La Balme de Thuy
Prehistoric Rock Shelter

Located in a glacial valley in central Haute Savoie, the site known as la Balme (cave) de Thuy has sheltered humans for millenia, starting about ten thousand years b.p. (before present). The cave is really only a nook beneath an overhanging cliff, and offers little shelter from the elements. Digs conducted in recent years have yielded countless fragments of bone, charcoal, wood and other organic materials that have permitted accurate dating of the site by carbon-dating.

The site, which is located between Lake Annecy and Thônes at the foot of the Glières plateau, has been thoroughly studied, and the artefacts found have been carbon-dated.

The oldest artifacts (bone fragments) have been dated to the Azilien period, approximately 9820 B.P. (+/- 200); the most recent date back to the Bronze Age, 2700 B.P. (+/- 60). It appears that the site was almost constantly inhabited, except during the great glaciations (7000 B.P.), when the valley was buried under a thousand feet of ice, and no humans lived in the area.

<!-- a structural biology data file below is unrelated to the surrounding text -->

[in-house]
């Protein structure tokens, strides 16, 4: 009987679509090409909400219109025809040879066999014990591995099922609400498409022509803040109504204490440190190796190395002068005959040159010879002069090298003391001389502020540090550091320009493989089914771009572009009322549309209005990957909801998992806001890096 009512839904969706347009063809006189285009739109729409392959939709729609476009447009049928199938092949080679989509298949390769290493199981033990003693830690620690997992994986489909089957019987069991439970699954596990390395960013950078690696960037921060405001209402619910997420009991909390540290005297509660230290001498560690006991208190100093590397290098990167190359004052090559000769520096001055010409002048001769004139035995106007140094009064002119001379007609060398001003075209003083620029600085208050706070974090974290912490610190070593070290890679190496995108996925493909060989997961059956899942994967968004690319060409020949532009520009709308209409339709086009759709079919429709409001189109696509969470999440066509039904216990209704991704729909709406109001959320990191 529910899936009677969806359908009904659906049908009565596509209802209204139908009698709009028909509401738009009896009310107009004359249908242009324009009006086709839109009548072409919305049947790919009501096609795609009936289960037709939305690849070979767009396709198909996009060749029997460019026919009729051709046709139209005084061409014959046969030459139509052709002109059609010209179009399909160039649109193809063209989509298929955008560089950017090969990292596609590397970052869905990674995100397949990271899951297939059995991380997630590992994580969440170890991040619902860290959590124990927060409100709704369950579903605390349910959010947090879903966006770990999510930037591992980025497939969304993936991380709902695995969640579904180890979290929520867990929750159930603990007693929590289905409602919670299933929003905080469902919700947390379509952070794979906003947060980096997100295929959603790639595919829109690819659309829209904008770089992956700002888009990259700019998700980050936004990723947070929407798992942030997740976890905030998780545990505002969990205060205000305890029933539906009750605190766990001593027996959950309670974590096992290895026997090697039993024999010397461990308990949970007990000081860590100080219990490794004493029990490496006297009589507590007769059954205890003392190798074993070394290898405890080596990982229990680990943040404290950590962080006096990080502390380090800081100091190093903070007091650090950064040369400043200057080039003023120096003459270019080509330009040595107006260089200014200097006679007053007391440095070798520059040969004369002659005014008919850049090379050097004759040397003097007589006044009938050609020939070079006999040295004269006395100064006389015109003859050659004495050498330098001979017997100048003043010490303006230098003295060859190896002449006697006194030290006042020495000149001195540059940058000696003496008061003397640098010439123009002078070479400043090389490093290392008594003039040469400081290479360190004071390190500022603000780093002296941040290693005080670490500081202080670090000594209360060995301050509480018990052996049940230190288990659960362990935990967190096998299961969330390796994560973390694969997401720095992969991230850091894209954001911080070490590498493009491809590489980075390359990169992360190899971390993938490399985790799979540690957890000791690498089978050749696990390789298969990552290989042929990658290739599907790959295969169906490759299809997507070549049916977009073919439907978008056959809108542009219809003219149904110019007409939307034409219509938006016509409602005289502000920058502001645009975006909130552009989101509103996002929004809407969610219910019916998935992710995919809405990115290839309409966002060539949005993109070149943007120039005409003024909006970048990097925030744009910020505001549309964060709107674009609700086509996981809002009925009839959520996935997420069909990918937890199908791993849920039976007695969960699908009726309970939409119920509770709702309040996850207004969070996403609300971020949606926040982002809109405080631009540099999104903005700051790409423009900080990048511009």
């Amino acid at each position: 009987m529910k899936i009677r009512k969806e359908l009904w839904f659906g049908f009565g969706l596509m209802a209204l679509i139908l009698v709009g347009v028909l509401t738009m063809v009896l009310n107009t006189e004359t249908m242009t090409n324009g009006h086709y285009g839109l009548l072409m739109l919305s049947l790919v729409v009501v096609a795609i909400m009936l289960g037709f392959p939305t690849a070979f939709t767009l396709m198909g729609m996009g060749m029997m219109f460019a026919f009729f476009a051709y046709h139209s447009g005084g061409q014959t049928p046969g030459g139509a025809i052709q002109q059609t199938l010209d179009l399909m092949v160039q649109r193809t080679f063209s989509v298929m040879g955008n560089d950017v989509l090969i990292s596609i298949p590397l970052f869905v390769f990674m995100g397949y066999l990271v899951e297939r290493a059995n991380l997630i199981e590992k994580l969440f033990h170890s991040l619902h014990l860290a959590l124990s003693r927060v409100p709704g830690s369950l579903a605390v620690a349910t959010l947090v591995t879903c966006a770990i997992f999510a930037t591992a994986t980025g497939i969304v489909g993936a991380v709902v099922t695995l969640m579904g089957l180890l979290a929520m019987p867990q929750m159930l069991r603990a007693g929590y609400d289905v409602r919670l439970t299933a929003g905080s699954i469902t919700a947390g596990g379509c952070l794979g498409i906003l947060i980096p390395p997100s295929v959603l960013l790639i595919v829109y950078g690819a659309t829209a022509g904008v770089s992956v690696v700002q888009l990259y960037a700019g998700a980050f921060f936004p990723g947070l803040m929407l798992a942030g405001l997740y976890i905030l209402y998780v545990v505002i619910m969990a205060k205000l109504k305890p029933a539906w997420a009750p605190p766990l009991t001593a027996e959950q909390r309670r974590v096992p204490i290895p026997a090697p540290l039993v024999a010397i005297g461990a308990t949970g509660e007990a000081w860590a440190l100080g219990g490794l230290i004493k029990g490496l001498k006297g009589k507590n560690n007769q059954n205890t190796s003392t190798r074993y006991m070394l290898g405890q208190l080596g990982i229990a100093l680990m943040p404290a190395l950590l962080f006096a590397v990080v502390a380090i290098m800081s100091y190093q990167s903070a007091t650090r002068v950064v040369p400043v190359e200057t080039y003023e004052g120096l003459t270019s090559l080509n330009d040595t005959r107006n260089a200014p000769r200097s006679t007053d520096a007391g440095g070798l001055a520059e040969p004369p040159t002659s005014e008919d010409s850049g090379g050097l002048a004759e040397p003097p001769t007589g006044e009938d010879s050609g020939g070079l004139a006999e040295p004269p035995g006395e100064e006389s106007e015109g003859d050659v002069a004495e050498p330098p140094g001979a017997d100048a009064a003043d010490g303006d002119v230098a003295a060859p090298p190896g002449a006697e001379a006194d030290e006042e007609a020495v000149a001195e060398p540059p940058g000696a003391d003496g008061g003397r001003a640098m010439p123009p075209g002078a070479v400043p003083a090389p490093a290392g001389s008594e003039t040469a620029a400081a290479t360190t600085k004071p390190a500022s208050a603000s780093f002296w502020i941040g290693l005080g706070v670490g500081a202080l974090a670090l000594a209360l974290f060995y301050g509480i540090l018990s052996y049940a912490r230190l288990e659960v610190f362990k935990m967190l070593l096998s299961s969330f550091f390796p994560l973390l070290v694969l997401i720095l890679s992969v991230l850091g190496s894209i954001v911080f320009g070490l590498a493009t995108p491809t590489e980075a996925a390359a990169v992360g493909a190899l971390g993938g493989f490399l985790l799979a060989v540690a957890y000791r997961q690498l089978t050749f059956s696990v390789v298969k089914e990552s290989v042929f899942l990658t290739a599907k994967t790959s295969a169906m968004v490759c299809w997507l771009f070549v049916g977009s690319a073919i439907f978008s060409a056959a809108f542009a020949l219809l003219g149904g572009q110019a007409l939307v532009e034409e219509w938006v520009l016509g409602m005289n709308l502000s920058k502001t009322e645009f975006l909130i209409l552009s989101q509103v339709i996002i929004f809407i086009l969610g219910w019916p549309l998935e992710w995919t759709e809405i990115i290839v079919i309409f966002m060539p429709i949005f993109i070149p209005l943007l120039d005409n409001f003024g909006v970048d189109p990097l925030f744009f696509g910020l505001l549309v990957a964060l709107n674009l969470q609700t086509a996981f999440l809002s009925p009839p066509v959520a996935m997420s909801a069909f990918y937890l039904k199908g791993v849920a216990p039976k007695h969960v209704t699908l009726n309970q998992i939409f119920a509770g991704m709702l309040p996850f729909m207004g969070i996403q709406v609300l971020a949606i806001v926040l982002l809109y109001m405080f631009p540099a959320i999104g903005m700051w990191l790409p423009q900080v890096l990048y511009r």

There are a number of stone-age and Bronze Age sites in the region; polished stone tools from Neolithic times are occasionally found by gardeners and hikers. Such polished stones were believed, in centuries past, to have been formed by lightning striking the ground. Were one to place such a stone (pierre à foudre) under the doorway of a house at the time of its construction, the house would thereafter be safe from lightning, since, according to popular wisdom, lightning never strikes twice in the same place. . .

Page and images ©1996, 1999 by Robert F. Jeantet
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